Multiple Pregnancy in Humans

The following article is from The Great Soviet Encyclopedia (1979). It might be outdated or ideologically biased.

Multiple Pregnancy in Humans


a pregnancy in which several fetuses develop simultaneously. The occurrence of multiple births is relatively rare: twins occur once in 80 births, triplets once in 6,400 births, quadruplets once in 512,000 births, and quintuplets once in 40,960,000 births. Sextuplet and septuplet births have been recorded. It is conjectured that the causes of multiple pregnancy may be the simultaneous fertilization of two eggs (double-ovum twins); the division of one fertilized egg into two or more parts, each of which subsequently develops independently; and the occurrence of two nuclei in one fertilized egg, from which develop after division two independent embryos.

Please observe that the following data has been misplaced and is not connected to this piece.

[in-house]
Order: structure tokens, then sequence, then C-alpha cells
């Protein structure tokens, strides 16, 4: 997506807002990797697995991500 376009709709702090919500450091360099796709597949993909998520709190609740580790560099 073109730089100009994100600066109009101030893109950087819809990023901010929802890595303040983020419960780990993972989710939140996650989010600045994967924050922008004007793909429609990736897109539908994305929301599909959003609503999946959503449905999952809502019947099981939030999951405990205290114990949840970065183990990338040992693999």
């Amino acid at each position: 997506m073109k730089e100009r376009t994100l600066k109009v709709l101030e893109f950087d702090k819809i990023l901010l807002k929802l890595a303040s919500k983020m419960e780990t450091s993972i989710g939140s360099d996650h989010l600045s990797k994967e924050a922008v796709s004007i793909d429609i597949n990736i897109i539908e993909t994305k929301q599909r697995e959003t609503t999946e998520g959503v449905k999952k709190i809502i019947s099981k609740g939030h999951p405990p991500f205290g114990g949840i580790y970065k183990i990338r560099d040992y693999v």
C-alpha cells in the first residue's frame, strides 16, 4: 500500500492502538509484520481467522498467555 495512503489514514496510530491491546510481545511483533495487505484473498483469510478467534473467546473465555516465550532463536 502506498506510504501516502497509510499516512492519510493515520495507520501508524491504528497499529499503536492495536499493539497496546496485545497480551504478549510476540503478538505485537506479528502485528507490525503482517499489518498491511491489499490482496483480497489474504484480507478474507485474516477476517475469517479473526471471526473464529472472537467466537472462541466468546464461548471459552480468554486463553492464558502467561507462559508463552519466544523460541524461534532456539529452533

Multiple pregnancies occur most often in women whose family or whose husband’s family has a history of multiple births. There is record of a woman who, in the course of 11 pregnancies, gave birth to three sets of twins, six sets of triplets, and two set of quadruplets (32 children in all). Her husband was a twin and she was a quadruplet.

Women who have a multiple pregnancy are placed under special observation by their clinics. In the event of any complications, they are hospitalized for examination and treatment. In complication-free multiple pregnancies, the women are hospitalized two weeks before the expected birth. Premature birth, premature bursting of the amnion of the first fetus, primary and secondary uterine inertia, and improper positioning of the fetuses often occur in multiple pregnancies. After childbirth, medicinal preparations that contract the uterus are used to prevent hemorrhaging.


Klenitskii, Ia. S. “Mnogoplodnaia beremennost’.” In Mnogotomnoe rukovodstvopo akusherstvu iginekologii, vol. 3, book 1. Moscow, 1964.
Zhordania, I. F. Uchebnik akusherstva, 4th ed. Moscow, 1964.
Malinovskii, M. S. Operativnoe akusherstvo. [2nd ed. Moscow, 1967.]


The Great Soviet Encyclopedia, 3rd Edition (1970-1979). © 2010 The Gale Group, Inc. All rights reserved.
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